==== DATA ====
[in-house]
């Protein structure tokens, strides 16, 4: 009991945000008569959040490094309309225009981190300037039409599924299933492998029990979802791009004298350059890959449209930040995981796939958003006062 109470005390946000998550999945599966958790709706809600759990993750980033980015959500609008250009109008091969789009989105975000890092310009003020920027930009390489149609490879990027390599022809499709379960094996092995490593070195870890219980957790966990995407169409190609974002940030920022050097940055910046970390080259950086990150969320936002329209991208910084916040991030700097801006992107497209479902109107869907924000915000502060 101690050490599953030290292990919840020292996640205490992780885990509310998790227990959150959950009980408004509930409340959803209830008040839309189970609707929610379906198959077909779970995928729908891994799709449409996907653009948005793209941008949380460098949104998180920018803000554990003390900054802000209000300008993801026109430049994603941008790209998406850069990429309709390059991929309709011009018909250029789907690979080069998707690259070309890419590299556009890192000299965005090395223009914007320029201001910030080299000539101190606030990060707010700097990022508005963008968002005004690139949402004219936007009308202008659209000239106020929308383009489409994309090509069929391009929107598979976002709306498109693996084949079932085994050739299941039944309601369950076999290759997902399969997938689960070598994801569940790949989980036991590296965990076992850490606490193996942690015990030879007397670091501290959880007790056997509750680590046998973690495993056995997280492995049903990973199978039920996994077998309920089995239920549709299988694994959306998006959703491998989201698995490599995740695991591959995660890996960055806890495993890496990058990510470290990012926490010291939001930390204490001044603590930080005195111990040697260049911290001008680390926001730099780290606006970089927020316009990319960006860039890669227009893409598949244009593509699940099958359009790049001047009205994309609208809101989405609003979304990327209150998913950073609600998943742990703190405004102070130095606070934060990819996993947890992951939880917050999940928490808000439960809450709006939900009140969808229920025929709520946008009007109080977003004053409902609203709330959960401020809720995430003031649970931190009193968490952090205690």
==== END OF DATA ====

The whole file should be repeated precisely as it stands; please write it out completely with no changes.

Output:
[in-house]
């Protein structure tokens, strides 16, 4: 009991945000008569959040490094309309225009981190300037039409599924299933492998029990979802791009004298350059890959449209930040995981796939958003006062 109470005390946000998550999945599966958790709706809600759990993750980033980015959500609008250009109008091969789009989105975000890092310009003020920027930009390489149609490879990027390599022809499709379960094996092995490593070195870890219980957790966990995407169409190609974002940030920022050097940055910046970390080259950086990150969320936002329209991208910084916040991030700097801006992107497209479902109107869907924000915000502060 101690050490599953030290292990919840020292996640205490992780885990509310998790227990959150959950009980408004509930409340959803209830008040839309189970609707929610379906198959077909779970995928729908891994799709449409996907653009948005793209941008949380460098949104998180920018803000554990003390900054802000209000300008993801026109430049994603941008790209998406850069990429309709390059991929309709011009018909250029789907690979080069998707690259070309890419590299556009890192000299965005090395223009914007320029201001910030080299000539101190606030990060707010700097990022508005963008968002005004690139949402004219936007009308202008659209000239106020929308383009489409994309090509069929391009929107598979976002709306498109693996084949079932085994050739299941039944309601369950076999290759997902399969997938689960070598994801569940790949989980036991590296965990076992850490606490193996942690015990030879007397670091501290959880007790056997509750680590046998973690495993056995997280492995049903990973199978039920996994077998309920089995239920549709299988694994959306998006959703491998989201698995490599995740695991591959995660890996960055806890495993890496990058990510470290990012926490010291939001930390204490001044603590930080005195111990040697260049911290001008680390926001730099780290606006970089927020316009990319960006860039890669227009893409598949244009593509699940099958359009790049001047009205994309609208809101989405609003979304990327209150998913950073609600998943742990703190405004102070130095606070934060990819996993947890992951939880917050999940928490808000439960809450709006939900009140969808229920025929709520946008009007109080977003004053409902609203709330959960401020809720995430003031649970931190009193968490952090205690």